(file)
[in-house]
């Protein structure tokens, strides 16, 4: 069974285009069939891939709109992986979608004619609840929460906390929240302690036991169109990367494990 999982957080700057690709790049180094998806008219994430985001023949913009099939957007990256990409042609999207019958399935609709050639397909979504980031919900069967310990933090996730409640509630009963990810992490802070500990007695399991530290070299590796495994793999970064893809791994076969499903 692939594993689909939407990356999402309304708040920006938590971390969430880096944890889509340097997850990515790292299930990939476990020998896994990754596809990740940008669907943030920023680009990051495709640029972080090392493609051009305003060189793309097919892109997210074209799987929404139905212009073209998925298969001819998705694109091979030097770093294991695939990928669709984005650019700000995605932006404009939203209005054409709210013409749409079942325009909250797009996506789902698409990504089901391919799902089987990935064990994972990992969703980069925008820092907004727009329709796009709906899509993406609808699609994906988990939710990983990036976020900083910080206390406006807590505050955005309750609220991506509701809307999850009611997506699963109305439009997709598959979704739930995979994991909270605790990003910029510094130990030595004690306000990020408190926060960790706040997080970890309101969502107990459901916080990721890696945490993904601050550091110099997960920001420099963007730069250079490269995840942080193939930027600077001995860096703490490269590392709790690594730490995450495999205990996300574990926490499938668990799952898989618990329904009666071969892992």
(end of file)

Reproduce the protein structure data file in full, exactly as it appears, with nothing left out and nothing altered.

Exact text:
[in-house]
């Protein structure tokens, strides 16, 4: 069974285009069939891939709109992986979608004619609840929460906390929240302690036991169109990367494990 999982957080700057690709790049180094998806008219994430985001023949913009099939957007990256990409042609999207019958399935609709050639397909979504980031919900069967310990933090996730409640509630009963990810992490802070500990007695399991530290070299590796495994793999970064893809791994076969499903 692939594993689909939407990356999402309304708040920006938590971390969430880096944890889509340097997850990515790292299930990939476990020998896994990754596809990740940008669907943030920023680009990051495709640029972080090392493609051009305003060189793309097919892109997210074209799987929404139905212009073209998925298969001819998705694109091979030097770093294991695939990928669709984005650019700000995605932006404009939203209005054409709210013409749409079942325009909250797009996506789902698409990504089901391919799902089987990935064990994972990992969703980069925008820092907004727009329709796009709906899509993406609808699609994906988990939710990983990036976020900083910080206390406006807590505050955005309750609220991506509701809307999850009611997506699963109305439009997709598959979704739930995979994991909270605790990003910029510094130990030595004690306000990020408190926060960790706040997080970890309101969502107990459901916080990721890696945490993904601050550091110099997960920001420099963007730069250079490269995840942080193939930027600077001995860096703490490269590392709790690594730490995450495999205990996300574990926490499938668990799952898989618990329904009666071969892992």